A forensic examination of privilege: The Wych Elm
By Tana French, Viking, 528 pages, £14.99
The screenwriter Steven Moffat once said that his hit show Sherlock was “not a crime drama, but a drama about a man who solves crimes”. The distinction would work well for Tana French’s acclaimed series of novels featuring the fictional Dublin murder squad (soon to be a TV series, scripted by Sarah Phelps).
It’s a source of bafflement to me that French has not yet been nominated for a major literary award, and I can’t help feeling that she almost certainly would have been if her characters weren’t detectives. Her writing is poetic and scalpel-sharp, rich in allusions to literature, myth, history and contemporary politics; her exploration of character is full of insight. But there are murders to be solved, so her books — though garlanded with critical acclaim on both sides of the Atlantic — have tended to be labelled as genre fiction. French’s first standalone novel, The Wych Elm, might change that.
Leaving the murder squad behind, she flips the perspective of a police procedural to regard the process from the other side, through a narrator who is, at various points, potential victim, suspect and witness. In the process, she carries out a forensic, and timely, examination of the nature of privilege and empathy.
Toby Hennessy is in his late 20s, good-looking, with a beautiful girlfriend and a job in art PR. His charmed life is built on the solid foundation of an affluent, middle-class Dublin family and an expensive education. Toby is so shaped by advantages that he barely notices; in the opening sentence he describes himself as “basically, a lucky person”. Then his luck runs out.
During a break-in at his flat, he is beaten and left for dead. A head injury leaves him physically and mentally impaired. He recovers enough to function, but his memory is patchy, and his sense of himself and his place in the world has shattered; he has pitched from alpha male to object of pity.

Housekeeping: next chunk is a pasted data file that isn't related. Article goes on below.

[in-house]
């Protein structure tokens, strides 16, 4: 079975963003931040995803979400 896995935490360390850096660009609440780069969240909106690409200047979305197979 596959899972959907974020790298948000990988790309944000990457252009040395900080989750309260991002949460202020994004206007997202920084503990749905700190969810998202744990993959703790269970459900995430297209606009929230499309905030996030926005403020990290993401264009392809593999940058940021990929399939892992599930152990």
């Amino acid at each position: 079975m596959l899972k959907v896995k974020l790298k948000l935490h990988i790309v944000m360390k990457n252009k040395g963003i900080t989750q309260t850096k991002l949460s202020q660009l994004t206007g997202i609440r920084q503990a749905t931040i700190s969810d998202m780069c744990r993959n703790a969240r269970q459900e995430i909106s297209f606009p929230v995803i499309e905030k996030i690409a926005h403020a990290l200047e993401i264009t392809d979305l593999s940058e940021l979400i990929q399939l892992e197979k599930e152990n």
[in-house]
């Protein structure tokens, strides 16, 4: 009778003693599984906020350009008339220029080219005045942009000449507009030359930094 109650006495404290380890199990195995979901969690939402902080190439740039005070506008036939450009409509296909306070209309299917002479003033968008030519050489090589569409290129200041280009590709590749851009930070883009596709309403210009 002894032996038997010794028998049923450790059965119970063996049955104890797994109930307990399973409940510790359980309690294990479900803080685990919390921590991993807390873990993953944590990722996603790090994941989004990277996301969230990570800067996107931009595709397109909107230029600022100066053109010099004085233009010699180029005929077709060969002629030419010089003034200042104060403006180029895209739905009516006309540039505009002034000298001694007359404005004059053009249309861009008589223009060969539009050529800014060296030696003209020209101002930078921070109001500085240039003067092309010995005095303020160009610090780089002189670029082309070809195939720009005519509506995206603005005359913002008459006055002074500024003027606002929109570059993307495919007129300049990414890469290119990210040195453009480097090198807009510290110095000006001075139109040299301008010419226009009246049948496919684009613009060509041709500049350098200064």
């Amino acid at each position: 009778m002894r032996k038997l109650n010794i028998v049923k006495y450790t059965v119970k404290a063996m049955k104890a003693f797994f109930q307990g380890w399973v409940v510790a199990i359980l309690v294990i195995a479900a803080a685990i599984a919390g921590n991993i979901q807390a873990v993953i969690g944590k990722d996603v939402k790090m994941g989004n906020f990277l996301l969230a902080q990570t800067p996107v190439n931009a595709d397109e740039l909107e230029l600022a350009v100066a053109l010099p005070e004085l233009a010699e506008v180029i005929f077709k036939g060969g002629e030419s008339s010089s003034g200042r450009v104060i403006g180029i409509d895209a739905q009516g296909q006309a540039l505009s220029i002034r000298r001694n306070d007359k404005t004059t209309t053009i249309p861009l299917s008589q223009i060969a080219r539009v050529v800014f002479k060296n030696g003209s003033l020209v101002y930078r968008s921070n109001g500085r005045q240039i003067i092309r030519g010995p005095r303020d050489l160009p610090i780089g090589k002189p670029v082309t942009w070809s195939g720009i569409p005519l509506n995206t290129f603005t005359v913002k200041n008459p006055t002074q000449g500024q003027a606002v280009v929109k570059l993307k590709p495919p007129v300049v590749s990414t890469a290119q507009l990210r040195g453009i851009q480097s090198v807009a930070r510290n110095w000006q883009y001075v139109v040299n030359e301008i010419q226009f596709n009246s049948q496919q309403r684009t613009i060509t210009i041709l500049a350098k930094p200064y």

You’d think this would be inciting incident enough for a novel, but there are more bombshells in store for Toby: his beloved Uncle Hugo has inoperable brain cancer. Since Toby is not fit for work, it is decided by his extended family that he should help Hugo by moving into the grand old family home where he and his cousins spent childhood summers and where Hugo now lives alone: “The Ivy House, twilight hide-and-seek among the moths and the silver birches, wild-strawberry picnics and gingerbread Christmases, endless teenage parties with everyone lying on the grass gazing up at the stars…”
For a few weeks Toby, his girlfriend, Melissa, and Hugo settle into a peaceful, self-contained routine, until this, too, is upended by the discovery of a skull in the old wych elm in the garden, and a decade-old secret is thrust into the light. The biggest problem for Toby is that his injury makes him an unreliable narrator, even to himself. He no longer knows whether he can trust his memories of the events of that summer 10 years earlier, and he is no more certain of the version told him by his cousins Leon and Susanna.
French has said in interviews that she is most interested in mysteries where “whodunnit” is not the biggest question, and The Wych Elm foregrounds this idea. While there is a murderer to be uncovered, her main preoccupation is the bigger mystery of the self, and how our fixed sense of who we are can be so easily unmoored by events.
“My own life blurred and smeared in front of my eyes; my outlines had been scrubbed out of existence (and how easily it had been done, how casually, one absent swipe in passing) so that I bled away at every margin into the world.”
There is little action in the novel, except at the beginning and end; most of the plot unfolds through dialogue, which is one of French’s greatest strengths. She has always had a pitch-perfect ear for the shifting power dynamics in conversation, particularly the police interrogation. Here, Toby is both questioner and questioned, and the nuances of that power play are so cleverly captured that the reader’s allegiance shifts constantly in response. The narrative is slower than in the procedural novels, but the rewards are greater; the big questions linger in the mind long after the superficial ones are resolved. The Wych Elm should cement French’s place in the first rank of literary novelists.
–Guardian News & Media Ltd